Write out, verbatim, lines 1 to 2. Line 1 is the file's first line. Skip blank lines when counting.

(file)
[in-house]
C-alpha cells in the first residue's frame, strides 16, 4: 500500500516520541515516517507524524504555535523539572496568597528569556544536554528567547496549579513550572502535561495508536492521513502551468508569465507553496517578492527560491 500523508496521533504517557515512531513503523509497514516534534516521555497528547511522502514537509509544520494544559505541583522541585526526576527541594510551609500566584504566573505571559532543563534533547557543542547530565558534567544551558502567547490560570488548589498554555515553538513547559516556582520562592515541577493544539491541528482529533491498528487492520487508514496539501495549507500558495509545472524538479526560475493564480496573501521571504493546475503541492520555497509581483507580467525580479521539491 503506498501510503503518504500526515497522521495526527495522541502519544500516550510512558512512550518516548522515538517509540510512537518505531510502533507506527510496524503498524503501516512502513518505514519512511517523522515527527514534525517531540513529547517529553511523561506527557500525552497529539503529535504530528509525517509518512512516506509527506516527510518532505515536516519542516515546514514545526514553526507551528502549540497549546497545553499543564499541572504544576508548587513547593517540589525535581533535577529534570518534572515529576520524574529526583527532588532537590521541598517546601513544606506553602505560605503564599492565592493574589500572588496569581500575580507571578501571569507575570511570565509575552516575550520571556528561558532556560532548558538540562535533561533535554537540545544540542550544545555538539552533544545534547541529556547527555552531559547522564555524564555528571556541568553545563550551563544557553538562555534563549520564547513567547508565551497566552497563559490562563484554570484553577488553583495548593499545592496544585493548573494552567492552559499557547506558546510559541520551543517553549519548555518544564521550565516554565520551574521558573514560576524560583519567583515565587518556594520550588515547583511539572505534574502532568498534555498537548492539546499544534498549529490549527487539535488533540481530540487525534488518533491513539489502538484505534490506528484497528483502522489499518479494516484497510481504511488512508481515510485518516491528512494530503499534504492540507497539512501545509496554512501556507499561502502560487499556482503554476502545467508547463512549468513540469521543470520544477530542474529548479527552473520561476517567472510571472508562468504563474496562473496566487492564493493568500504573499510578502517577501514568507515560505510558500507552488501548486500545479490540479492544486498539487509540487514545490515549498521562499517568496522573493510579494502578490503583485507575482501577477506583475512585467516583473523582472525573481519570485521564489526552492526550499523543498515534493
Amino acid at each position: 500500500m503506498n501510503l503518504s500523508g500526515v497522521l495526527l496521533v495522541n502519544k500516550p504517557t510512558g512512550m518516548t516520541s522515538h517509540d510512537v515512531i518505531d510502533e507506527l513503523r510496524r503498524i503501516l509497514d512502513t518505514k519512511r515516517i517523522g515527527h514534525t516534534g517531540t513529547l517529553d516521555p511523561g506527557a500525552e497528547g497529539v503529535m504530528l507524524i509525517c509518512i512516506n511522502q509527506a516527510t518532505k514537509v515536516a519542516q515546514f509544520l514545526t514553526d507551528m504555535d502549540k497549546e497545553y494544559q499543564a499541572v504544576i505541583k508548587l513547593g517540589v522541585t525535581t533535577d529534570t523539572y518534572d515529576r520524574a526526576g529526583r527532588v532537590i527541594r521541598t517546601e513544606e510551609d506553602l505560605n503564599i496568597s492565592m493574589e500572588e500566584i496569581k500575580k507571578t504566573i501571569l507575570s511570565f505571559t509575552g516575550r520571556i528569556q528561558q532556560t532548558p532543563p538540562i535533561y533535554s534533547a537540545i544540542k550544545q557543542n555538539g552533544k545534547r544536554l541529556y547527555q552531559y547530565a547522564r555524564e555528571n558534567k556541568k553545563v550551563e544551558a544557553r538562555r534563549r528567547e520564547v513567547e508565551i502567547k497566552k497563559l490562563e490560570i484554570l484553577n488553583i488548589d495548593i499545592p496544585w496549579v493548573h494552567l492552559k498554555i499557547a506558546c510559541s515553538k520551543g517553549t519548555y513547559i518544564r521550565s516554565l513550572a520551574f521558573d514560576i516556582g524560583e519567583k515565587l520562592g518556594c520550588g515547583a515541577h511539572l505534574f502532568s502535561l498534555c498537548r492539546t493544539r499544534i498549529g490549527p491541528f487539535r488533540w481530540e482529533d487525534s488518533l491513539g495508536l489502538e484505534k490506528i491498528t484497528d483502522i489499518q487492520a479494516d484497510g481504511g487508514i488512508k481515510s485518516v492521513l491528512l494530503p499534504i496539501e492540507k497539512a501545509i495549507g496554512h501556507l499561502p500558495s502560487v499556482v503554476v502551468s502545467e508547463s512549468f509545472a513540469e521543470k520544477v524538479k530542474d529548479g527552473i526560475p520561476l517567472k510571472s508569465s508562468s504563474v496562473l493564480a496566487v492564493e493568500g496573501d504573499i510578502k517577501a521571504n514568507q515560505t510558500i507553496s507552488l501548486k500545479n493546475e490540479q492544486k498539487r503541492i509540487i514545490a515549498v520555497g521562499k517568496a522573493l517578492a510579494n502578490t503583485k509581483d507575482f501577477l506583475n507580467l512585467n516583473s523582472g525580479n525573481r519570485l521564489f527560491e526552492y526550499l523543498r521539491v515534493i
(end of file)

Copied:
[in-house]
C-alpha cells in the first residue's frame, strides 16, 4: 500500500516520541515516517507524524504555535523539572496568597528569556544536554528567547496549579513550572502535561495508536492521513502551468508569465507553496517578492527560491 500523508496521533504517557515512531513503523509497514516534534516521555497528547511522502514537509509544520494544559505541583522541585526526576527541594510551609500566584504566573505571559532543563534533547557543542547530565558534567544551558502567547490560570488548589498554555515553538513547559516556582520562592515541577493544539491541528482529533491498528487492520487508514496539501495549507500558495509545472524538479526560475493564480496573501521571504493546475503541492520555497509581483507580467525580479521539491 503506498501510503503518504500526515497522521495526527495522541502519544500516550510512558512512550518516548522515538517509540510512537518505531510502533507506527510496524503498524503501516512502513518505514519512511517523522515527527514534525517531540513529547517529553511523561506527557500525552497529539503529535504530528509525517509518512512516506509527506516527510518532505515536516519542516515546514514545526514553526507551528502549540497549546497545553499543564499541572504544576508548587513547593517540589525535581533535577529534570518534572515529576520524574529526583527532588532537590521541598517546601513544606506553602505560605503564599492565592493574589500572588496569581500575580507571578501571569507575570511570565509575552516575550520571556528561558532556560532548558538540562535533561533535554537540545544540542550544545555538539552533544545534547541529556547527555552531559547522564555524564555528571556541568553545563550551563544557553538562555534563549520564547513567547508565551497566552497563559490562563484554570484553577488553583495548593499545592496544585493548573494552567492552559499557547506558546510559541520551543517553549519548555518544564521550565516554565520551574521558573514560576524560583519567583515565587518556594520550588515547583511539572505534574502532568498534555498537548492539546499544534498549529490549527487539535488533540481530540487525534488518533491513539489502538484505534490506528484497528483502522489499518479494516484497510481504511488512508481515510485518516491528512494530503499534504492540507497539512501545509496554512501556507499561502502560487499556482503554476502545467508547463512549468513540469521543470520544477530542474529548479527552473520561476517567472510571472508562468504563474496562473496566487492564493493568500504573499510578502517577501514568507515560505510558500507552488501548486500545479490540479492544486498539487509540487514545490515549498521562499517568496522573493510579494502578490503583485507575482501577477506583475512585467516583473523582472525573481519570485521564489526552492526550499523543498515534493